Nuggets-Lakers playoffs game 1: Ty Lawson comes up small, Andrew Bynum big

Last week, our Kyle Garratt assembled a list of five reasons why the Nuggets might upset the Lakers -- but during Sunday's humiliating 103-88 defeat in L.A., there appeared to be none.

The Nugs' desultory performance was epitomized by Ty Lawson's awful game, but he was hardly the sole Denverite at fault.

The afternoon's star was Lakers big man Andrew Bynum, who was once floated as possible trade bait during the Carmelo Anthony sweepstakes. At the time, folks like me argued against such a deal because Bynum has a long injury history. But no one's ever doubted that he's a beast when healthy, and he never looked more robust than yesterday, when he notched a triple-double, including a stunning ten blocked shots, all of which are featured in a video below.

Not that he was the whole show. Kobe Bryant had a sub-par first half, but he was effective as a decoy even when his jumpers weren't falling -- a situation that definitely benefited Devin Ebanks, who finished with a dozen. In the end, Kobe registered 31 points and succeeded in making the Nugs look like pretenders.

This was especially true of Lawson, who responded to what should have been his moment to cement his status as team leader by shrinking from the spotlight. By the midpoint of the third quarter, he had only one point -- and perhaps even worse, he'd only taken six shots, most of them down low among the trees, where his weak scoops left Bynum licking his chops. Moreover, he reacted to such smackdowns by pretty much doing the same thing over and over, rather than adapting his game to the circumstances. No wonder coach George Karl eventually had Andre Miller handle the ball on most possessions. He may not have Lawson's upside, but at least he didn't look terrified to be in the Land of Giants.

Lawson's no-show meant his teammates needed to step up in his absence -- and no one did. Danilo Gallinari finished with nineteen, but his play was spotty enough to demonstrate that he's not all the way back from his latest injury. Likewise, Al Harrington is basically playing on one leg, and while Karl kept him on the court plenty due to his scoring touch, he was a huge defensive liability. So, too, was JaVale McGee, who's got the size to challenge Bynum and Pau Gasal but not the brains; he was almost always out of position and regularly looked lost so lost that even Chris "Birdman" Andersen earned a few minutes. And while Kenneth Faried brought his trademark energy and excitement, he couldn't supplement these attributes with enough scoring to truly hinder the Lakers juggernaut.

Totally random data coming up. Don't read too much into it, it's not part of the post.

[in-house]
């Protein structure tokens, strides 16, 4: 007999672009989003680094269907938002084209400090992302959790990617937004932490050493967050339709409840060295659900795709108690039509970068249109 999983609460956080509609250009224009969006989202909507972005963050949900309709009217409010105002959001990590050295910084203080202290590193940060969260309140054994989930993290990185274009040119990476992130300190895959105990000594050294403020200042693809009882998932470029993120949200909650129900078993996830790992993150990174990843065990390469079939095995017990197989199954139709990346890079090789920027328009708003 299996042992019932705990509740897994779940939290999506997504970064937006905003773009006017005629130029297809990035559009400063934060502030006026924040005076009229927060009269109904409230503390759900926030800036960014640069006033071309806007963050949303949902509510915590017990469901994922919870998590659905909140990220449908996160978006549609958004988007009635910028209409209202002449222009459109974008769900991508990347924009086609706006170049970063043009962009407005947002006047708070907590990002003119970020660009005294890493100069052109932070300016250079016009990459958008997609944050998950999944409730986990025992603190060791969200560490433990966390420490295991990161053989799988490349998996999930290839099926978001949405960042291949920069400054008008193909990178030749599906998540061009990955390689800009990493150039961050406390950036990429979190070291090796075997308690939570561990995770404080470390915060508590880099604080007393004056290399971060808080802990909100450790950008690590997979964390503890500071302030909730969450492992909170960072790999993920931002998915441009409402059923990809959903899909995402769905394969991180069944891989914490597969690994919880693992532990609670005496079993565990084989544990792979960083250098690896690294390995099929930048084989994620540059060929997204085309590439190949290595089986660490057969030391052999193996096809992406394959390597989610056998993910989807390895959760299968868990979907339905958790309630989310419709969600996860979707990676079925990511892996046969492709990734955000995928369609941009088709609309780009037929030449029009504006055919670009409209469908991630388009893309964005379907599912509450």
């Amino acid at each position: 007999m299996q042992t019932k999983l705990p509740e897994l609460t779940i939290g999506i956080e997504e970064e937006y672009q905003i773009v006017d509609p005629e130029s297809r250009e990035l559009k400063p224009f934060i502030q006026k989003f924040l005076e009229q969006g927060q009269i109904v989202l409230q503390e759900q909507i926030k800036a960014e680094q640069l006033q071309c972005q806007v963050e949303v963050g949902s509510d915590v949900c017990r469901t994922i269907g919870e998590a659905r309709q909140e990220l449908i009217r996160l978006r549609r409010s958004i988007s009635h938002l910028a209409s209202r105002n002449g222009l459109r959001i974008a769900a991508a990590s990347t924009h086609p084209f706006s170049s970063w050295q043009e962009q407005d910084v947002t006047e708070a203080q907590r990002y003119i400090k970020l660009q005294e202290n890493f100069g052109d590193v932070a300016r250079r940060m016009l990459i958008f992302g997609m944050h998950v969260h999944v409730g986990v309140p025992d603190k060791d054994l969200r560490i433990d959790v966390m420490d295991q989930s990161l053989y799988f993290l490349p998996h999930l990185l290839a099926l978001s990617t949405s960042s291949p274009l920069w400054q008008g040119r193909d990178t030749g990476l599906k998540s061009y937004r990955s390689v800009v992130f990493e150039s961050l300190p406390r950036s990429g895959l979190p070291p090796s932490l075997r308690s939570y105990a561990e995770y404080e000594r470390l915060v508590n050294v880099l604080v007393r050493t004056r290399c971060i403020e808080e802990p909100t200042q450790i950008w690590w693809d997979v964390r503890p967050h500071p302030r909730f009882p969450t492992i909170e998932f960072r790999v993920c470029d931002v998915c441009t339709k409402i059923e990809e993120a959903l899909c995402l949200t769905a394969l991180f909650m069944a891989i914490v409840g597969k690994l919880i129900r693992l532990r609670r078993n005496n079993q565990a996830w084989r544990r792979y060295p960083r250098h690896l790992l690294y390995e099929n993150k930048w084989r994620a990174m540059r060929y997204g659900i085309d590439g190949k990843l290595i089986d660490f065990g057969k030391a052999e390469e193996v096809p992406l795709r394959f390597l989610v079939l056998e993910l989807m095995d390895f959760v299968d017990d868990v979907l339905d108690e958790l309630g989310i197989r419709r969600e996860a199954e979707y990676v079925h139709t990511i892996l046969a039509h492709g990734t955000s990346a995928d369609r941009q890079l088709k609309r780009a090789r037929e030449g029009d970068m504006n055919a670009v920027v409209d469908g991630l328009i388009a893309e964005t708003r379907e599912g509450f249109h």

Best-case scenario: This loss will serve as a wake-up call for Denver. Worst-case scenario: They're already nodding off, and will be put to sleep before long.

Here's the clip package of Bynum blocks.

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More from our Sports archive: "Video: Nugget JaVale McGee's awful play turns him into Deadspin star."

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Michael Roberts has written for Westword since October 1990, serving stints as music editor and media columnist. He currently covers everything from breaking news and politics to sports and stories that defy categorization.
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